Relatives

Meddling Relatives



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It's a fact in most families, relatives feel they have an unalienable right to meddle. The thought is that since you are related, you should share every intimate detail of your life with each other, and give commentary and suggestions. In large families, they gossip about other family members. There are no secrets, and, just as in the childhood game "Telephone," the story changes as it's passed between family members. You, as a member of this family, fall into two categories; you either feel your life is an open book or you choose to have certain aspects of your life private. So what do you do if you fall into the latter category? Hiding doesn't work. The more you try to retain your privacy, the harder they will work to pry information from you. A better approach is to feed some information to the informer of your family, and retain your privacy on others. Your family will assume that you are an open book, and you can maintain a certain amount of anonymity.

The first thing you need to do is determine how your issue may affect the family. Assuming that you live separately from your siblings and parents, you must determine what the likelihood is of them discovering the issue. If you are going to be arrested, for example, it's best to give them at least some details. They are going to find out, and it's going to be worse for you. If you are having marital trouble? There is no need to say anything unless you are actually filing for divorce. The smallest of squabbles between a couple will turn into a full-blown fistfight once the news reaches Aunt Edna in Des Moines.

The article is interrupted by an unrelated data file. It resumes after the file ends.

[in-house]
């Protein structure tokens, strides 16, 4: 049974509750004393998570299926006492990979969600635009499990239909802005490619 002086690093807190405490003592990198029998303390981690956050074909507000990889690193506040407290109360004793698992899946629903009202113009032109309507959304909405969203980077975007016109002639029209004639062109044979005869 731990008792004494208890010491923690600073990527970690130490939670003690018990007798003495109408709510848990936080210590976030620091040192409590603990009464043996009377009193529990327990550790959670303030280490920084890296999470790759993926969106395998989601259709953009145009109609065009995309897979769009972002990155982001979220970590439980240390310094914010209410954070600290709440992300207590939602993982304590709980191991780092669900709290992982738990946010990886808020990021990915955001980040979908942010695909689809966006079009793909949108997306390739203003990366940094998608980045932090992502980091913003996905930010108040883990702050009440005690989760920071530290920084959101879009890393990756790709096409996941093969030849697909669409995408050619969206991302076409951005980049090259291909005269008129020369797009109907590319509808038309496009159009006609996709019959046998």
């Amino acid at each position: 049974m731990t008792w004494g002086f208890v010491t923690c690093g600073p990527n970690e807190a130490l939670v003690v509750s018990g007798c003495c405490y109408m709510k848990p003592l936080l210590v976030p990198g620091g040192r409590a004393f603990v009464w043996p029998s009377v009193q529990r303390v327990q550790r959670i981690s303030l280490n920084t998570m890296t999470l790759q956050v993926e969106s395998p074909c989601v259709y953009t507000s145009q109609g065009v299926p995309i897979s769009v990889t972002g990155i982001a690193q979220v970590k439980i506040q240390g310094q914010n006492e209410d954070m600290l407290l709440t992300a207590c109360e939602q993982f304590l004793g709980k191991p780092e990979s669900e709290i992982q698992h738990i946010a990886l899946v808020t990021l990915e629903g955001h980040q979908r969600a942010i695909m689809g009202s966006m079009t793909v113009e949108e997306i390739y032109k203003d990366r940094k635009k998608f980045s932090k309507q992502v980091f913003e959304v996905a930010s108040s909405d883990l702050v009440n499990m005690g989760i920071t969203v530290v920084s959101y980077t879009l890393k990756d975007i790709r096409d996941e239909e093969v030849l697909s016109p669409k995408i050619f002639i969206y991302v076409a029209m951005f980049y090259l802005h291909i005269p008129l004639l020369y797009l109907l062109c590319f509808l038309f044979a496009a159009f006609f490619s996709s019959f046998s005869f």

If you are actually "caught" by a member of your family doing something you don't care to share, you have two options. Deny, and/or create a plausible cover story. If you are caught dancing naked on a bar at 3:00 in the afternoon, remember that it is going to be your word against theirs. Were there pictures taken? If so, it's time to face the music with a good cover. Maybe you were dancing for charity? An unfortunate medication interaction? Be creative.

The bottom line is that it is your life. You don't have to listen to interfering relatives. If you don't want their advice, don't ask for it. If they volunteer their wisdom, listen to them politely and move on. Granted, listening to your sister's diatribe on how you wasted your life by not marrying for money is bothersome, but do you truly care? The only thing you can control is your reaction to their meddling. They aren't going to stop, you might as well have fun with it.

More about this author: Tammie Kuhn

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